Unfortunately, in 1872, iron nails were being increasingly replaced by steel. Additionally, British investors were buying up large numbers of stocks, while the municipalities were selling theirs. These two factors led to the closing of the G.W.R. Rolling Mill. (The Rolling Mill eventually became the site of the Ontario Works plant of the Steel Company of Canada.) Eventually, the Canadian Board of Directors was dissolved, and the G.W.R. was entirely under British control.

In 1875, the G.W.R. built a new passenger station on Stuart Street, in the north end of Hamilton. The previous building was considered to be unsuitable for such a prosperous city.

By 1879, increasing competition from other railways (especially from the Grand Trunk Railway [G.T.R.]) and poor management from London, England, led to a tense financial situation. It appeared that the only alternative to giving up completely would be to amalgamate with the G.T.R. On August 12, 1882, the Great Western Railway became a part of the Grand Trunk Railway. The headquarters of the G.W.R. (as a branch of the G.T.R.) were moved to Montreal, Quebec. "On that date, Hamilton lost its railway." (Wentworth Bygones, no. 11, p. 43)

In 1923, the G.T.R. itself was taken over by the Canadian National Railways (C.N.R.). The original Stuart Street station of the G.W.R. (built in 1875) still stands, but is abandoned. It had been used as a station for the G.T.R., and then the C.N.R., until the latter built its own new station on James Street North at Murray Street in 1930.

The Great Western Railway

Material is from Canada's Digital Collections (CDC). CDC was operated by Industry Canada between 1996 and 2004 to provide young Canadians with skills and experience in preparing digital Canadian content of local, regional and international interest. The various collections that were produced during this time period have now been archived by Library and Archives Canada. It is no longer online and was resurrected here from the Wayback Machine Internet Archive.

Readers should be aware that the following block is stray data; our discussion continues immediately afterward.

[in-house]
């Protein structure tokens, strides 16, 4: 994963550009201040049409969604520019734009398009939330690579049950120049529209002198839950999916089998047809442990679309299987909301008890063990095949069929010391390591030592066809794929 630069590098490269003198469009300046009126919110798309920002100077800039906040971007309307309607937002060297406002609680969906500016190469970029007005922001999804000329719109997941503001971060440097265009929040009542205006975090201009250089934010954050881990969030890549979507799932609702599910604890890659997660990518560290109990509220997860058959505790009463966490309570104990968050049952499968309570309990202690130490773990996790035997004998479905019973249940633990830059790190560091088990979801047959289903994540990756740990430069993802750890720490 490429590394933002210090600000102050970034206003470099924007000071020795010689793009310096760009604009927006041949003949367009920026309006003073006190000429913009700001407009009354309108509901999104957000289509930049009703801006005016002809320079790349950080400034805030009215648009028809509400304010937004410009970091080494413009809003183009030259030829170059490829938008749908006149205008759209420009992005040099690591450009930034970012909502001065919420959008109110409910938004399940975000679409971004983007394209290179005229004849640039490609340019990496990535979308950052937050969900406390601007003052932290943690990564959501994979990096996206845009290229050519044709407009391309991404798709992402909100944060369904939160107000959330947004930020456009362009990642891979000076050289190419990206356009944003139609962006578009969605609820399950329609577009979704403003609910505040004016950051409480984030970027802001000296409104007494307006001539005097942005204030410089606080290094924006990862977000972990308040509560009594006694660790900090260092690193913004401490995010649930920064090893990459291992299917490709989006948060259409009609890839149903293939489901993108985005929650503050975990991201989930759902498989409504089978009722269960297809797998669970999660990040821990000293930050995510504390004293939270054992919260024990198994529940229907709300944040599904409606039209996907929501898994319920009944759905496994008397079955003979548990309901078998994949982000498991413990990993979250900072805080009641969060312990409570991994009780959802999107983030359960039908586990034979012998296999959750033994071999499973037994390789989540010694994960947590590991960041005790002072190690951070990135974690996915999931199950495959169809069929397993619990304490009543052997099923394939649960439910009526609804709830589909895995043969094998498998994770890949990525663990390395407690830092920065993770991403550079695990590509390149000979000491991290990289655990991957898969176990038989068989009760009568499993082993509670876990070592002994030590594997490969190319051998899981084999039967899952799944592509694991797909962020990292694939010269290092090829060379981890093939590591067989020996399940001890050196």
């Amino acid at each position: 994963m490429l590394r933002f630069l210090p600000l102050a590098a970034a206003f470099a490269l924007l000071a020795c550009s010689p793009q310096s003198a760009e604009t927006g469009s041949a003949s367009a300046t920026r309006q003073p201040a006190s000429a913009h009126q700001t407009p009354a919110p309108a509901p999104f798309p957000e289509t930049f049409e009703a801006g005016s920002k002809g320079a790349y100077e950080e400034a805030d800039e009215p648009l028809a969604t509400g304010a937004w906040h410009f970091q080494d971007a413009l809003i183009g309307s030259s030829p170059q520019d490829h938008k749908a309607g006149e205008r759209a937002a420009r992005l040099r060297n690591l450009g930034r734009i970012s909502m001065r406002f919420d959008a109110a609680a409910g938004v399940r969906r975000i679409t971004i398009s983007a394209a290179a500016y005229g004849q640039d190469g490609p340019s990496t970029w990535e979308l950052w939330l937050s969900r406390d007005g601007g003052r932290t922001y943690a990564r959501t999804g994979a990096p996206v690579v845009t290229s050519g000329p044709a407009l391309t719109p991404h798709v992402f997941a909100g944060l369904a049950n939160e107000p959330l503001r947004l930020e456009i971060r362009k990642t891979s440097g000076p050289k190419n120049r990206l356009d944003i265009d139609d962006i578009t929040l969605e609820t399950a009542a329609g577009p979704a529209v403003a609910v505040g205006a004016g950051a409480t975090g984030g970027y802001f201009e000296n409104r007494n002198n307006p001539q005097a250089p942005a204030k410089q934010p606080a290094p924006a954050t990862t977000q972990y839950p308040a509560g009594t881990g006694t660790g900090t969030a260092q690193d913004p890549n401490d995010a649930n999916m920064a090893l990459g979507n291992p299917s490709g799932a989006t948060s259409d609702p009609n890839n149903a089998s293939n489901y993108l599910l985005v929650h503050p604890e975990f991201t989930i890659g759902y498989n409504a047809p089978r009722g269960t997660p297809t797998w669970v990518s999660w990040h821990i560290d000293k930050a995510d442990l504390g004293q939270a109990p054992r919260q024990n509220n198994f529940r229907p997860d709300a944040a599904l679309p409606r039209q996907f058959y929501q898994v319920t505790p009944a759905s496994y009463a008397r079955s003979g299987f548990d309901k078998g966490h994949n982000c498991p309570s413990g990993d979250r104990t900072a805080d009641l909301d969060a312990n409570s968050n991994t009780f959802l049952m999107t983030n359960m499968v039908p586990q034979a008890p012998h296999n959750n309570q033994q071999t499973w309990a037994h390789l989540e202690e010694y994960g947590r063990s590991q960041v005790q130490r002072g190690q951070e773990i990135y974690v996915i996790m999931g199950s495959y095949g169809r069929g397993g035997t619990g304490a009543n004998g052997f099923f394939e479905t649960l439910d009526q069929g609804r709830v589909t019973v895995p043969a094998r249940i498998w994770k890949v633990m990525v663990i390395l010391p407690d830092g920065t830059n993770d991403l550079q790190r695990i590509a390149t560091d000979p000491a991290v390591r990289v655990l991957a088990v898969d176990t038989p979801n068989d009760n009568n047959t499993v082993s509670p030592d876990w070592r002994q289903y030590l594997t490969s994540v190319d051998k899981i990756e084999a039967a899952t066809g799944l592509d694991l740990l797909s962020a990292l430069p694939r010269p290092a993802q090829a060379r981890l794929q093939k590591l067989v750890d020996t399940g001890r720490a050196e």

It is difficult to overestimate the influence that the Great Western Railway had on the development of Hamilton. A few of the companies that set up shop in Hamilton between 1850 and 1882 are:

The Hamilton Bridge and Tool Works
Ontario Rolling Mills
Hamilton Wire and Iron Fence Company

Other companies that are or were located on the tracks of the Great Western/Grand Trunk/Canadian National in Hamilton are:

The Steel Company of Canada Hilton Works (est. 1910) (Burlington Street)
Dominion Foundries and Steel (1912) (Depew Street)
Otis(-Fensom) Elevator (1902) (Victoria Avenue)
Westinghouse Air Brake Manufacturing Company (1896) (Sanford Street)
Canadian Westinghouse (Westinghouse Canada) (1903) (Sanford Street)
International Harvester Canada Works (1902) (Sherman Avenue)

The decision of Sir Allan MacNab to route the Great Western Railway through Hamilton made this city the industrial hub of Canada.

Beer, Donald R. Sir Allan Napier MacNab. Hamilton: Dictionary of Hamilton Biography, Incorporated, 1984.
Clipping File - Hamilton - Railways - Great Western Railway. Special Collections, HPL.
Evans, Lois C. Hamilton: The Story of a City. Toronto: The Ryerson Press, 1970.
Great Western Railway Timetables, 1879-1880
Head-of-the-Lake Historical Society. Wentworth Bygones. Hamilton, nos 5, 9, 11.
Map Collection - Hamilton, Canada West - 1858. Special Collections, HPL.
Picture Collection - Hamilton - Railways - Great Western Railway. Special Collections, HPL.
Thompson, Norman. Canadian Railway Development From the Earliest Times. Toronto: The Macmillan Company of Canada, Limited, 1933.

Paris Junction

Station built to last for a century! 1870

Busy day in 1907. Iron horses and real ones. Not a horseless carriage in view!

Grimsby c.1855

GTR CNR and subsequent business uses.